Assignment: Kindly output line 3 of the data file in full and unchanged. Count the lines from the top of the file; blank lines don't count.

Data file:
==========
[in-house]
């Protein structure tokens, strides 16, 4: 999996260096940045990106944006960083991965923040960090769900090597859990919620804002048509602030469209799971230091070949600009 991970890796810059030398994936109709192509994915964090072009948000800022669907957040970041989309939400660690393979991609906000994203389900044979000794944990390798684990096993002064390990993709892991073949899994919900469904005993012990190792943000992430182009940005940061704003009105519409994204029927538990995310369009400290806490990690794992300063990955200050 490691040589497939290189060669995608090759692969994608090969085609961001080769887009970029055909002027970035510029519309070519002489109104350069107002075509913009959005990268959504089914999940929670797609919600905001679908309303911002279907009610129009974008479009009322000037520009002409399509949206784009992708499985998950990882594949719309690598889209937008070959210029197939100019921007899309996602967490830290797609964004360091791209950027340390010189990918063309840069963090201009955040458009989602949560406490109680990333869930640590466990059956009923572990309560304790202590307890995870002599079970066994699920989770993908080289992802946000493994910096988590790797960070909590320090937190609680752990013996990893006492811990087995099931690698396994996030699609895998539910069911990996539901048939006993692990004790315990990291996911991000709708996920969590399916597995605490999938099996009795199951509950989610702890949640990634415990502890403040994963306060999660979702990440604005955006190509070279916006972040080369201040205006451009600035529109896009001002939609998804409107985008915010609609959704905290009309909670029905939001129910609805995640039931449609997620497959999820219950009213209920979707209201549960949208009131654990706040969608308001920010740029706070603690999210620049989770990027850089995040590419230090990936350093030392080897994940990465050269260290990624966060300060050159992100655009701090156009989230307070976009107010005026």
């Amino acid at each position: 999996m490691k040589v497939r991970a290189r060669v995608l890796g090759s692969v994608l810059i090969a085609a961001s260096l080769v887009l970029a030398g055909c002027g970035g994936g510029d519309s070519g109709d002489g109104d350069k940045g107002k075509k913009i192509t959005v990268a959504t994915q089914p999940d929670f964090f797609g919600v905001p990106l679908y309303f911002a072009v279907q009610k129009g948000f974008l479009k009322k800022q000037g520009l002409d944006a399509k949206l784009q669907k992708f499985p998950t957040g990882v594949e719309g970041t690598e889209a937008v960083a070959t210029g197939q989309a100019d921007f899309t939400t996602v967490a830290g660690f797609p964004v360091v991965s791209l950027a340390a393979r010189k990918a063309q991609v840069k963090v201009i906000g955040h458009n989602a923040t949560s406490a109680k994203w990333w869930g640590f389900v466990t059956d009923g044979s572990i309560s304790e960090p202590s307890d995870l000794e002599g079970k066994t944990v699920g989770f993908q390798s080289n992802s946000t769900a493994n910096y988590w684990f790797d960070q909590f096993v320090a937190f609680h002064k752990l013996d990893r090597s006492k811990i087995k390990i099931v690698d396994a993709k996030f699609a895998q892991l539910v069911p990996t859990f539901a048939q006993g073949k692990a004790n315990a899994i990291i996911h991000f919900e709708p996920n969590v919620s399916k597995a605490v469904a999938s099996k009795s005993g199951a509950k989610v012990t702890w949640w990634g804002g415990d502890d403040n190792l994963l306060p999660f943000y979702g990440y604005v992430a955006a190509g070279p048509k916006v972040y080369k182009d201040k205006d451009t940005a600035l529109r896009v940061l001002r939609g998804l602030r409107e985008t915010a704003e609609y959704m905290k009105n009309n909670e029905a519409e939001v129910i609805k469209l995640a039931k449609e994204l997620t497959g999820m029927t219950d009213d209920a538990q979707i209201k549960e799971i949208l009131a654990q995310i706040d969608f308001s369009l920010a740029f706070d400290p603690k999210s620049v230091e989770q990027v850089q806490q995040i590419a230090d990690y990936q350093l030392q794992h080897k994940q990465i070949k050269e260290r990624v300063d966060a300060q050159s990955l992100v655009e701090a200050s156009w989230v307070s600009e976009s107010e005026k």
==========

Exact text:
């Amino acid at each position: 999996m490691k040589v497939r991970a290189r060669v995608l890796g090759s692969v994608l810059i090969a085609a961001s260096l080769v887009l970029a030398g055909c002027g970035g994936g510029d519309s070519g109709d002489g109104d350069k940045g107002k075509k913009i192509t959005v990268a959504t994915q089914p999940d929670f964090f797609g919600v905001p990106l679908y309303f911002a072009v279907q009610k129009g948000f974008l479009k009322k800022q000037g520009l002409d944006a399509k949206l784009q669907k992708f499985p998950t957040g990882v594949e719309g970041t690598e889209a937008v960083a070959t210029g197939q989309a100019d921007f899309t939400t996602v967490a830290g660690f797609p964004v360091v991965s791209l950027a340390a393979r010189k990918a063309q991609v840069k963090v201009i906000g955040h458009n989602a923040t949560s406490a109680k994203w990333w869930g640590f389900v466990t059956d009923g044979s572990i309560s304790e960090p202590s307890d995870l000794e002599g079970k066994t944990v699920g989770f993908q390798s080289n992802s946000t769900a493994n910096y988590w684990f790797d960070q909590f096993v320090a937190f609680h002064k752990l013996d990893r090597s006492k811990i087995k390990i099931v690698d396994a993709k996030f699609a895998q892991l539910v069911p990996t859990f539901a048939q006993g073949k692990a004790n315990a899994i990291i996911h991000f919900e709708p996920n969590v919620s399916k597995a605490v469904a999938s099996k009795s005993g199951a509950k989610v012990t702890w949640w990634g804002g415990d502890d403040n190792l994963l306060p999660f943000y979702g990440y604005v992430a955006a190509g070279p048509k916006v972040y080369k182009d201040k205006d451009t940005a600035l529109r896009v940061l001002r939609g998804l602030r409107e985008t915010a704003e609609y959704m905290k009105n009309n909670e029905a519409e939001v129910i609805k469209l995640a039931k449609e994204l997620t497959g999820m029927t219950d009213d209920a538990q979707i209201k549960e799971i949208l009131a654990q995310i706040d969608f308001s369009l920010a740029f706070d400290p603690k999210s620049v230091e989770q990027v850089q806490q995040i590419a230090d990690y990936q350093l030392q794992h080897k994940q990465i070949k050269e260290r990624v300063d966060a300060q050159s990955l992100v655009e701090a200050s156009w989230v307070s600009e976009s107010e005026k």